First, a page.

'Potential Nobel factory' gets $13M gift

…in honour of the retired 69-year-old lawyer who made much of his fortune in Kentucky Fried Chicken franchises. It will bring together more than 40 scientific researchers and their teams from the faculties of medicine, pharmacy and engineering in a state-of-the-art, $105 million facility that is "a potential Nobel factory," said Dr. David Naylor, dean of the faculty of medicine.

The Toronto Star
June 23, 2004

'Potential Nobel factory' gets $13M gift
U of T's genetic research centre to bear donor's name.Terrence Donnelly hopes it will lead to new treatments.
Elaine Carey

Toronto philanthropist Terrence Donnelly has given $13 million to Canada's first genetic research centre at the University of Toronto, one of the largest donations in its history.

The donation is "a critical step in ensuring U of T continues to be a world leader in biomedical research," president Robert Birgeneau said as he announced the gift at the site of the building, under construction on College St., just west of University Ave.

Donnelly "has the foresight to realize that genetic research is the key to improvements in patient health," he said. Donnelly donated $5 million in May and $8 million this month.

The centre, to open in the fall of 2005, will be renamed the Terrence Donnelly Centre for Cellular and Biomolecular Research in honour of the retired 69-year-old lawyer who made much of his fortune in Kentucky Fried Chicken franchises.

It will bring together more than 40 scientific researchers and their teams from the faculties of medicine, pharmacy and engineering in a state-of-the-art, $105 million facility that is "a potential Nobel factory," said Dr. David Naylor, dean of the faculty of medicine.

"This will be a site to unlock the mysteries of life itself, conducting cellular and biomedical research using the human genome," he said.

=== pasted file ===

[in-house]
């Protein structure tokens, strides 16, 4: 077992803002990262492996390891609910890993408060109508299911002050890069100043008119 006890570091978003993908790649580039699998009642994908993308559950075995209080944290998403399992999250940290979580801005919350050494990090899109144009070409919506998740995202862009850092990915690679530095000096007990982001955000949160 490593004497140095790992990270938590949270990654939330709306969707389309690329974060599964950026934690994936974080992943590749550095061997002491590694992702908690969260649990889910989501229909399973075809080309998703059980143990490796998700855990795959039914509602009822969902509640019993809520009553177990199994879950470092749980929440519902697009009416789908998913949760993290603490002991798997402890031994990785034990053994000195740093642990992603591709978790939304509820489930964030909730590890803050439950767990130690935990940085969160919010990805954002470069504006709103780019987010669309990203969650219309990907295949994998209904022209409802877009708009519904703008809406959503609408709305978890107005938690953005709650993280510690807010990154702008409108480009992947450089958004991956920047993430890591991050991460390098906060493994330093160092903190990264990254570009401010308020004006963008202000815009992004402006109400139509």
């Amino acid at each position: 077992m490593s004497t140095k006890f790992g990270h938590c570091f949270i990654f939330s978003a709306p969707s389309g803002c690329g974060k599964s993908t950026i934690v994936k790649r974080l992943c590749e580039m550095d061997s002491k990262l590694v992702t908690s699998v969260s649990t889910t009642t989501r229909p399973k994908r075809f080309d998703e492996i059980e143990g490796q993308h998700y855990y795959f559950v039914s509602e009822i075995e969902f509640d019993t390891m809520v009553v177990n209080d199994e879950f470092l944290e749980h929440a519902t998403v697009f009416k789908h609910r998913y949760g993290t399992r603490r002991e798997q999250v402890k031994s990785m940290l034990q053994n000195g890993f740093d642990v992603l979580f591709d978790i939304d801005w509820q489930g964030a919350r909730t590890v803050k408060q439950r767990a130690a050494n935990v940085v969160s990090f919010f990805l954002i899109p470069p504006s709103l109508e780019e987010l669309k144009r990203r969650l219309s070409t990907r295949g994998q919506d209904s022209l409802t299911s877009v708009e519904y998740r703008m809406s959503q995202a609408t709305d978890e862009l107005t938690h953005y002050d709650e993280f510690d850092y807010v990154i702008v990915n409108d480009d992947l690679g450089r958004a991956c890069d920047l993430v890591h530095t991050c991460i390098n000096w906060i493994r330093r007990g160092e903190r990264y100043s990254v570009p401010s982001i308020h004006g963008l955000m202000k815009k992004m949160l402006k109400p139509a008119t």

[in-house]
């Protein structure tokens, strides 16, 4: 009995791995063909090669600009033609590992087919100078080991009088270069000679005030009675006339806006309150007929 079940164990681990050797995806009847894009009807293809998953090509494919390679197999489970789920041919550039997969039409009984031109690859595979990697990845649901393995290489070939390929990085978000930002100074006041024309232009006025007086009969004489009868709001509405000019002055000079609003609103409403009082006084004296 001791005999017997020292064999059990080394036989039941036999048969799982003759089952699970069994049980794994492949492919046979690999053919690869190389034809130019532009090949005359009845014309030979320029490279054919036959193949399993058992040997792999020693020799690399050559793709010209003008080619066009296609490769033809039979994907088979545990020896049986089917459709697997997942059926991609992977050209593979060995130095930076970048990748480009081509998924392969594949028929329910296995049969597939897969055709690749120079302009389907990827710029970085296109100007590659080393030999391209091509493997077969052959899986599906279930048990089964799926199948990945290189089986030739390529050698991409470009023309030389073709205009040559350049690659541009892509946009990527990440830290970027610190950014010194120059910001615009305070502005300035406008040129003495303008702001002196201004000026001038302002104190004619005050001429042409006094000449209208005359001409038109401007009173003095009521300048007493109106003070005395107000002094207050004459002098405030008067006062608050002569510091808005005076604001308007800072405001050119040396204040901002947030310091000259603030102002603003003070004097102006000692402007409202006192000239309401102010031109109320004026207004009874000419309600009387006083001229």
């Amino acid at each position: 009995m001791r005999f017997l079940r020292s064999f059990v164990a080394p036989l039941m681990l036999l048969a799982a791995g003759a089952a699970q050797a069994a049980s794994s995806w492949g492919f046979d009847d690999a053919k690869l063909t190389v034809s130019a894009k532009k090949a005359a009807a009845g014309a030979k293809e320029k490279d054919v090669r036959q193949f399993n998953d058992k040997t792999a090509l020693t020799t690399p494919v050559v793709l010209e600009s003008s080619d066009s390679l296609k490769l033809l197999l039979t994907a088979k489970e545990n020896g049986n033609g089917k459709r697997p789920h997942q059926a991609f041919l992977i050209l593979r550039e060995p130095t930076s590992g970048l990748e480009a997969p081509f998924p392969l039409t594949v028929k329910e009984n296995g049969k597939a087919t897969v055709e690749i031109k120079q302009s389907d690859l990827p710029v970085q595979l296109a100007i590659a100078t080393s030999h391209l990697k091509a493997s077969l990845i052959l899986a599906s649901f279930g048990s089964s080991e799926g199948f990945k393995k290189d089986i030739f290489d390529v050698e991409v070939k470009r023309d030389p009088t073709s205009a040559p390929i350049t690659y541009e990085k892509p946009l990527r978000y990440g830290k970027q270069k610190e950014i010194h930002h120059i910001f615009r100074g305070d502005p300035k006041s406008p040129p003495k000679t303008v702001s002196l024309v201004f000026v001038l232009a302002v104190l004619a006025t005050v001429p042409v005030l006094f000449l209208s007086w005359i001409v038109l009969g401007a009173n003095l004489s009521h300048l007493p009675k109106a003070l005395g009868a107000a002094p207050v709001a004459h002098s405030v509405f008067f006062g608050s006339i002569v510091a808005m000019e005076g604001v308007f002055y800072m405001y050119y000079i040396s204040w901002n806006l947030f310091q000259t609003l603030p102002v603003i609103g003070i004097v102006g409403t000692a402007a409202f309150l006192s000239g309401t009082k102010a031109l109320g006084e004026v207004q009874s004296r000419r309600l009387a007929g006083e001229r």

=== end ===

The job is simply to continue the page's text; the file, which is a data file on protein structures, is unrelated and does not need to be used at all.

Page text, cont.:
Donnelly called the building "a meeting place for great minds" that will "ultimately lead to new understanding of and treatment of many human diseases."

"As humans age, they develop a common yearning for good health free from disease," he said. "The only way toward that is through academic research."

The new centre will be a critical component of the Sciences Discovery District that surrounds it and the Medical and Related Sciences Project (MARS), a research and business complex on the corner of College and University that will promote the discoveries made there, said Dr. John Challis, U of T's vice-president of research.

"The outcomes of very basic research in this building will then be taken across to MARS and developed," he said. "It's a very direct link that will transfer concepts into new treatments and diagnostic tests."

The centre will also provide hands-on training for about 300 U of T students and 100 post-doctoral fellows.


Brought to you by WikidFranchise.org

Risks: Philanthropy, Charity without hustling customers and franchisees, Canada, 20040623 ‘Potential Nobel

kfc
Unless otherwise stated, the content of this page is licensed under Creative Commons Attribution-ShareAlike 3.0 License